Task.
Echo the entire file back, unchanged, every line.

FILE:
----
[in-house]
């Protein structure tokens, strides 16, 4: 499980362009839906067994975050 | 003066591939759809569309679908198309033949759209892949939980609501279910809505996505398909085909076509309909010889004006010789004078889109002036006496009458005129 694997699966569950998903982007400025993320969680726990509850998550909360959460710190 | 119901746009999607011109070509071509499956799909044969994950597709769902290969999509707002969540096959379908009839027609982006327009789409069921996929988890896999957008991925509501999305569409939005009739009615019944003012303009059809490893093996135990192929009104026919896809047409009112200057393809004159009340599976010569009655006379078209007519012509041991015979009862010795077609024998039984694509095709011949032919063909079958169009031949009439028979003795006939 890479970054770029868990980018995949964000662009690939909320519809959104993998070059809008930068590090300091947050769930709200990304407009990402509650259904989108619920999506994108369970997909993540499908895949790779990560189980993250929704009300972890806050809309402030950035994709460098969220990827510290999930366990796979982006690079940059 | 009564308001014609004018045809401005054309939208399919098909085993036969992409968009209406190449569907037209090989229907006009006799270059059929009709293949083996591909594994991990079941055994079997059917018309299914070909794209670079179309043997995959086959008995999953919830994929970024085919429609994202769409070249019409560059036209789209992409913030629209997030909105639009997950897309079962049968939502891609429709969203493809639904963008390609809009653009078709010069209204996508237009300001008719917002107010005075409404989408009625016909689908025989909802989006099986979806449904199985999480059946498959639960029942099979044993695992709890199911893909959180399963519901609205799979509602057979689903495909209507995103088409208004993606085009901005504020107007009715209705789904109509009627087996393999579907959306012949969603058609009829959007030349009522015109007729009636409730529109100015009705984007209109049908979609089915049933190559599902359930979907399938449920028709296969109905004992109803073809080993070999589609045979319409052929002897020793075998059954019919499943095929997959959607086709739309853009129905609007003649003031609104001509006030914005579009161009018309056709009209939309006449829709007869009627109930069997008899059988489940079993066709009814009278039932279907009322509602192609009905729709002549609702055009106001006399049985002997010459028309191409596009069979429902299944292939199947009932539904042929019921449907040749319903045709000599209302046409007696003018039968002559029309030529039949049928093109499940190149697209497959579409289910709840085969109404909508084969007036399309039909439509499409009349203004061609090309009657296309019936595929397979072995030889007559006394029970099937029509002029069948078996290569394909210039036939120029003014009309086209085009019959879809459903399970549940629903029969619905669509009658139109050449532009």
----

[in-house]
């Protein structure tokens, strides 16, 4: 499980362009839906067994975050 | 003066591939759809569309679908198309033949759209892949939980609501279910809505996505398909085909076509309909010889004006010789004078889109002036006496009458005129 694997699966569950998903982007400025993320969680726990509850998550909360959460710190 | 119901746009999607011109070509071509499956799909044969994950597709769902290969999509707002969540096959379908009839027609982006327009789409069921996929988890896999957008991925509501999305569409939005009739009615019944003012303009059809490893093996135990192929009104026919896809047409009112200057393809004159009340599976010569009655006379078209007519012509041991015979009862010795077609024998039984694509095709011949032919063909079958169009031949009439028979003795006939 890479970054770029868990980018995949964000662009690939909320519809959104993998070059809008930068590090300091947050769930709200990304407009990402509650259904989108619920999506994108369970997909993540499908895949790779990560189980993250929704009300972890806050809309402030950035994709460098969220990827510290999930366990796979982006690079940059 | 009564308001014609004018045809401005054309939208399919098909085993036969992409968009209406190449569907037209090989229907006009006799270059059929009709293949083996591909594994991990079941055994079997059917018309299914070909794209670079179309043997995959086959008995999953919830994929970024085919429609994202769409070249019409560059036209789209992409913030629209997030909105639009997950897309079962049968939502891609429709969203493809639904963008390609809009653009078709010069209204996508237009300001008719917002107010005075409404989408009625016909689908025989909802989006099986979806449904199985999480059946498959639960029942099979044993695992709890199911893909959180399963519901609205799979509602057979689903495909209507995103088409208004993606085009901005504020107007009715209705789904109509009627087996393999579907959306012949969603058609009829959007030349009522015109007729009636409730529109100015009705984007209109049908979609089915049933190559599902359930979907399938449920028709296969109905004992109803073809080993070999589609045979319409052929002897020793075998059954019919499943095929997959959607086709739309853009129905609007003649003031609104001509006030914005579009161009018309056709009209939309006449829709007869009627109930069997008899059988489940079993066709009814009278039932279907009322509602192609009905729709002549609702055009106001006399049985002997010459028309191409596009069979429902299944292939199947009932539904042929019921449907040749319903045709000599209302046409007696003018039968002559029309030529039949049928093109499940190149697209497959579409289910709840085969109404909508084969007036399309039909439509499409009349203004061609090309009657296309019936595929397979072995030889007559006394029970099937029509002029069948078996290569394909210039036939120029003014009309086209085009019959879809459903399970549940629903029969619905669509009658139109050449532009």